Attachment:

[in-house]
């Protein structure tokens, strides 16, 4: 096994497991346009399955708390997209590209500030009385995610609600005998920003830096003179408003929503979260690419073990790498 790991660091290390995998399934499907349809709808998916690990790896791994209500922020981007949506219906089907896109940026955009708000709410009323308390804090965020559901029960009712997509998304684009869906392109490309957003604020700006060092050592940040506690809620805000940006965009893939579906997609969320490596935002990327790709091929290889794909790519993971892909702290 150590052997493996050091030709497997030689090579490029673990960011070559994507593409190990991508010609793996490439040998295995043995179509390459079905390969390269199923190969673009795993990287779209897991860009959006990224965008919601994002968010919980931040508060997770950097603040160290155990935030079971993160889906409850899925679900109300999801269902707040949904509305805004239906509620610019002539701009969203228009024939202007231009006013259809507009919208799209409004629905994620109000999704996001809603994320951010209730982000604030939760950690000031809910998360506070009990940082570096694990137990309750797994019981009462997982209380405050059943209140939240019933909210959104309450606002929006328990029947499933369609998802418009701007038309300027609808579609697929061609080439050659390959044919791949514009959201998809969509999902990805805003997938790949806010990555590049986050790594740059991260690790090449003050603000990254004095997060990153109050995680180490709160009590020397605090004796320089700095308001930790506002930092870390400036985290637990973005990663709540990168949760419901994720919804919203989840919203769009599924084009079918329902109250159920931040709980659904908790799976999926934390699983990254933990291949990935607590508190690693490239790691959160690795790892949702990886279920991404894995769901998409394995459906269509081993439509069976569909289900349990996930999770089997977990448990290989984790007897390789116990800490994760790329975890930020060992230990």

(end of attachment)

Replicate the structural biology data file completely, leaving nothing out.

[in-house]
């Protein structure tokens, strides 16, 4: 096994497991346009399955708390997209590209500030009385995610609600005998920003830096003179408003929503979260690419073990790498 790991660091290390995998399934499907349809709808998916690990790896791994209500922020981007949506219906089907896109940026955009708000709410009323308390804090965020559901029960009712997509998304684009869906392109490309957003604020700006060092050592940040506690809620805000940006965009893939579906997609969320490596935002990327790709091929290889794909790519993971892909702290 150590052997493996050091030709497997030689090579490029673990960011070559994507593409190990991508010609793996490439040998295995043995179509390459079905390969390269199923190969673009795993990287779209897991860009959006990224965008919601994002968010919980931040508060997770950097603040160290155990935030079971993160889906409850899925679900109300999801269902707040949904509305805004239906509620610019002539701009969203228009024939202007231009006013259809507009919208799209409004629905994620109000999704996001809603994320951010209730982000604030939760950690000031809910998360506070009990940082570096694990137990309750797994019981009462997982209380405050059943209140939240019933909210959104309450606002929006328990029947499933369609998802418009701007038309300027609808579609697929061609080439050659390959044919791949514009959201998809969509999902990805805003997938790949806010990555590049986050790594740059991260690790090449003050603000990254004095997060990153109050995680180490709160009590020397605090004796320089700095308001930790506002930092870390400036985290637990973005990663709540990168949760419901994720919804919203989840919203769009599924084009079918329902109250159920931040709980659904908790799976999926934390699983990254933990291949990935607590508190690693490239790691959160690795790892949702990886279920991404894995769901998409394995459906269509081993439509069976569909289900349990996930999770089997977990448990290989984790007897390789116990800490994760790329975890930020060992230990």